Producing solar modules with printing technology could speed up the energy transition while also lowering costs. A conductive and printable adhesive will help make that possible. In a joint project, researchers at Karlsruhe Institute of Technology (KIT) and PROTAVIC INTERNATIONAL are bringing it to market. They just won the transfer award in the NEULAND innovation contest.
The special adhesive is expected to greatly simplify the production of photovoltaic modules while also reducing the amount of energy and materials consumed. “Thanks to this new adhesive technology, soldered connections will be a thing of the past,” says Professor Norbert Willenbacher, who developed the new method with his team at KIT’s Institute for Mechanical Process Engineering and Mechanics. “The circuitry for the solar modules will be printed onto them at low temperatures. Only in this way will it be possible to produce new cell technologies like perovskite tandem solar cells with higher efficiency.” He also sees considerable potential for other applications of the technology. “Think about the production of electronic devices like smartphones or notebooks. Our adhesive can also cut way down on raw material use there,” says Willenbacher. A complex mix of materials makes it possible to use the simple adhesive technology. A polymer and a conductive metallic powder containing silver are combined with an immiscible liquid in what is called a capillary suspension. It features high conductivity with low silver consumption, can be printed with common methods, and is robust and durable.
The Best Innovations from KIT
In addition to the special adhesive, a molecular printer and the Aerobuster air purification system also won transfer awards. The latter is a technology that uses UV radiation to sterilize air containing aerosols and can be used in air purifiers to remove coronaviruses. The idea award went to FastCast, a spin-off that is developing a method for producing porous high-performance ceramics. Its innovative approach aims to accelerate the investment casting process by 70 percent while reducing its environmental footprint. Other idea prizes went to a method for producing green methanol and a technology for self-healing fuel cells. The special “Best of 10 Years of Innovation Contest” prize was awarded to a KIT team for developing methods to reduce the use of pharmaceuticals in animal breeding with Cargill, the global food corporation. The prizes were awarded at KIT’s Innovation Day on July 6, 2022.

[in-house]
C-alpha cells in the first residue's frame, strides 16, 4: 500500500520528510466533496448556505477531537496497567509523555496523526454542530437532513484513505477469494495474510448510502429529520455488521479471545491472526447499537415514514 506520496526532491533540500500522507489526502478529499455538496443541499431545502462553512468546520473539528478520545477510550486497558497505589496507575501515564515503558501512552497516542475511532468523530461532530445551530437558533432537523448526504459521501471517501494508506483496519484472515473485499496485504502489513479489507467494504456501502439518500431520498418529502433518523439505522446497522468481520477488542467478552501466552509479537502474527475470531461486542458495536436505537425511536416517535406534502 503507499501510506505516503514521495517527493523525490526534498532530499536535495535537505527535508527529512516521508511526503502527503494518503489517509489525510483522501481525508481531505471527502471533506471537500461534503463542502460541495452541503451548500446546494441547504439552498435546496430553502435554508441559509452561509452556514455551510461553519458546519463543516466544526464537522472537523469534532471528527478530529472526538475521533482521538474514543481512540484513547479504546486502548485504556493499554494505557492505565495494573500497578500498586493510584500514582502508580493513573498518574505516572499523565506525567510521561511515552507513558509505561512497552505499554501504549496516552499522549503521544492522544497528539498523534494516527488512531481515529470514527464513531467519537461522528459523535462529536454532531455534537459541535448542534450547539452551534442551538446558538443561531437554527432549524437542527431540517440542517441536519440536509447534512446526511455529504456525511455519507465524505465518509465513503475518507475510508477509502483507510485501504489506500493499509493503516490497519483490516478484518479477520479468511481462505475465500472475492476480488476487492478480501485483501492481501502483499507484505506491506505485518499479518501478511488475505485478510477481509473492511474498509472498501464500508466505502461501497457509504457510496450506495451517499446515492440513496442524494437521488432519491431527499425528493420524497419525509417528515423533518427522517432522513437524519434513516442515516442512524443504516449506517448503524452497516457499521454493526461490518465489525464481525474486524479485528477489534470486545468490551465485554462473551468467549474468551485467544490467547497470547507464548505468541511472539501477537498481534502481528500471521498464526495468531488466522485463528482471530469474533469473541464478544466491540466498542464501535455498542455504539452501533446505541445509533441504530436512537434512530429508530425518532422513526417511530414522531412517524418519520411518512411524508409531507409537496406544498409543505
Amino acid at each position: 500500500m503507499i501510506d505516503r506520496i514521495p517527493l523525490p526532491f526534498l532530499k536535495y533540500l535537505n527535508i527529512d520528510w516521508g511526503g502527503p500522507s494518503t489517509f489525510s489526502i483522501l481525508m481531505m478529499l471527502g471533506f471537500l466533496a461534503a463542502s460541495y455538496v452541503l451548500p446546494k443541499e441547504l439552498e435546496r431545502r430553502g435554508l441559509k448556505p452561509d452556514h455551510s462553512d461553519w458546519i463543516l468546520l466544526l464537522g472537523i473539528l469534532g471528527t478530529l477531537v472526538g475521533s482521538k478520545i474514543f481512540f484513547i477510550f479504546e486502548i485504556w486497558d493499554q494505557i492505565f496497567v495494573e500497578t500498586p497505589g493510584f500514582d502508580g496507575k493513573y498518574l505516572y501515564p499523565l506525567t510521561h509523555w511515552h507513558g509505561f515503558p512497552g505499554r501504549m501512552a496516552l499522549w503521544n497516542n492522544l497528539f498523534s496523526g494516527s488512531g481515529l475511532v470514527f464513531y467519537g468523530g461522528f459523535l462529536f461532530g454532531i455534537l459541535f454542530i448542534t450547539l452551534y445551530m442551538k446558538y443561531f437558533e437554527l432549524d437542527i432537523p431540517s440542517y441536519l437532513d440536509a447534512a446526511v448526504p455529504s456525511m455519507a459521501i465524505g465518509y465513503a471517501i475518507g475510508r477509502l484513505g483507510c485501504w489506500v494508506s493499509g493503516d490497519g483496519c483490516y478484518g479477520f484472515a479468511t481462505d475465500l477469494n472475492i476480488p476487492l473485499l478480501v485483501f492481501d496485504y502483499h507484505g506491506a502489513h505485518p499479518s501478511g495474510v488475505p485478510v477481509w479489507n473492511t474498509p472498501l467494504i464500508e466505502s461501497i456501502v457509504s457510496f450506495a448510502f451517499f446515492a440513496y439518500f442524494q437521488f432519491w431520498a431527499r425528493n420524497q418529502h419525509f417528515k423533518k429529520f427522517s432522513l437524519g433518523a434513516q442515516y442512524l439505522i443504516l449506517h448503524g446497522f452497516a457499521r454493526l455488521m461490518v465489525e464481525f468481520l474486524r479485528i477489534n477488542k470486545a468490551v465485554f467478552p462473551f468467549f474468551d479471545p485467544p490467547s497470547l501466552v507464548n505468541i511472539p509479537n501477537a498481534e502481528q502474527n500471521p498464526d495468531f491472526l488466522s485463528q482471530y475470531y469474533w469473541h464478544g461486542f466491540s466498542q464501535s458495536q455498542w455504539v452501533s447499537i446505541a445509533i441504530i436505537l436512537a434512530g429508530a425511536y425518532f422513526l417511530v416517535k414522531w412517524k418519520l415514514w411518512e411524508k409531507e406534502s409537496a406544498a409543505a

About the NEULAND Innovation Contest
For the tenth time, KIT called on its scientific staff and PhD candidates to present innovative projects resulting from their research. In addition to receiving cash prizes totaling 10,000 euros, the best ideas are accompanied by KIT innovation managers during the transfer process.
Innovation contest video: www.youtube.com/watch?v=l5Ckb5Xpy_0
Detailed caption: Vice President Prof. Thomas Hirth presented awards to the winners. With Simon Malandain, Protavic International, Prof. Norbert Willenbacher and Katrin Dhyr from KIT’s Institute for Mechanical Process Engineering and Mechanics received first prize for their transfer project. (Photo: Robert Fuge, KIT)
Being “The Research University in the Helmholtz Association”, KIT creates and imparts knowledge for the society and the environment. It is the objective to make significant contributions to the global challenges in the fields of energy, mobility, and information. For this, about 9,800 employees cooperate in a broad range of disciplines in natural sciences, engineering sciences, economics, and the humanities and social sciences. KIT prepares its 22,300 students for responsible tasks in society, industry, and science by offering research-based study programs. Innovation efforts at KIT build a bridge between important scientific findings and their application for the benefit of society, economic prosperity, and the preservation of our natural basis of life. KIT is one of the German universities of excellence.